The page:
• The ideal planting period is usually from mid-October to early November.
  • Maize planted after this period usually has a lower yield potential.
  • Cultivars with a medium growing season should not be planted later than 20 November.
  • With quicker growers, the planting period can be stretched by a week.
  • Seed companies have experienced personnel who can advise farmers on the best cultivars and planting dates for each production region.


It is a good idea to analyse your soils and consult an expert to determine a fertilisation programme for your maize fields. A few important factors, such as water, nutrition and heat units, determine the efficiency of the maize plant as a “starch factory”. Fertilisation is essential to ensure that the maize plant produces at its full capacity.

Each maize field should be managed and fertilised according to its nutritional status and yield potential. The creation of a soil medium that allows optimum root development forms the basis of a promising maize yield.

Furthermore the neutralisation of soil acidity plays an important role in achieving the full yield potential. Certain hybrids can tolerate acidic soils, but no hybrid is completely resistant to them. That’s why a liming programme remains a better choice than switching to a different hybrid. Besides ensuring better root development and nutrient uptake liming also supplies the essential elements of calcium (Ca) and magnesium (Mg).


Nitrogen (N), phosphor (P) and potassium (K) are essential nutrients for grain production, but usually don’t occur in sufficient quantities in the soil. The uptake of these 3 nutrients increases before and after flowering.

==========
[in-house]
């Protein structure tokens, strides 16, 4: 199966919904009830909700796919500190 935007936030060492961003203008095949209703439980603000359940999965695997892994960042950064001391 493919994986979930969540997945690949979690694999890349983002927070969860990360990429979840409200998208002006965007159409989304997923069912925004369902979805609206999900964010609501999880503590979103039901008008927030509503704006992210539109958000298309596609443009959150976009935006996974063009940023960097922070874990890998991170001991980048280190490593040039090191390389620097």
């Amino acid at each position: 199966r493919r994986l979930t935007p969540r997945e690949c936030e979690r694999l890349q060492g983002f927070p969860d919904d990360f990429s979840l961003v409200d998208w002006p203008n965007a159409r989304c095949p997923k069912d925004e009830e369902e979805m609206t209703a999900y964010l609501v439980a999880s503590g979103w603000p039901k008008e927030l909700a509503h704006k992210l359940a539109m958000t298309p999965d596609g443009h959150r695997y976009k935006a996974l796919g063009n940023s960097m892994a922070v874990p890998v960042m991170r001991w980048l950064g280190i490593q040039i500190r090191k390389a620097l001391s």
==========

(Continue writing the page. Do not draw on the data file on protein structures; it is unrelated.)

The higher the yield target, the more nitrogen per ton of grain is required. Nitrogen is especially important where maize is grown under irrigation and the desired yield exceeds 10 tons per hectare.


  • The most economical and efficient way of fertilisation is band placement as it inhibits the fixation of nutrients.
  • Broadcasted fertiliser is only efficient at high fertility levels and is not an economically sound practice for low fertility and low yield potential.
  • The reaction to band placement at high fertility levels is substantially less compared with the reaction at low fertility levels.
  • It is good practice to band place some of the fertiliser as it acts as a pop-up to stimulate early growth, especially where the soil temperature is still low during planting.
  • Under high potential- and irrigation conditions high soil fertility is essential to meet high yield expectations.


In general cultivars with a medium growing season have over the years shown that they involve fewer risks for the farmer. Furthermore choose hybrids that have already shown stability over many seasons.

To determine your farm’s heat units on a daily basis add the maximum temperature and the minimum temperature, subtract 10ºC from that and divide the total by 2.

As soon as the days of the year become shorter maize ears ripen. At this stage heat units will also decline, which doesn’t help the development of maize planted too late. This is why late plantings often result in disappointing yields and quality.

Also read: Maize pests – control starts with knowing the enemy

  • This article was written by Charl van Rooyen and Jacques Claassen and first appeared in Farming SA.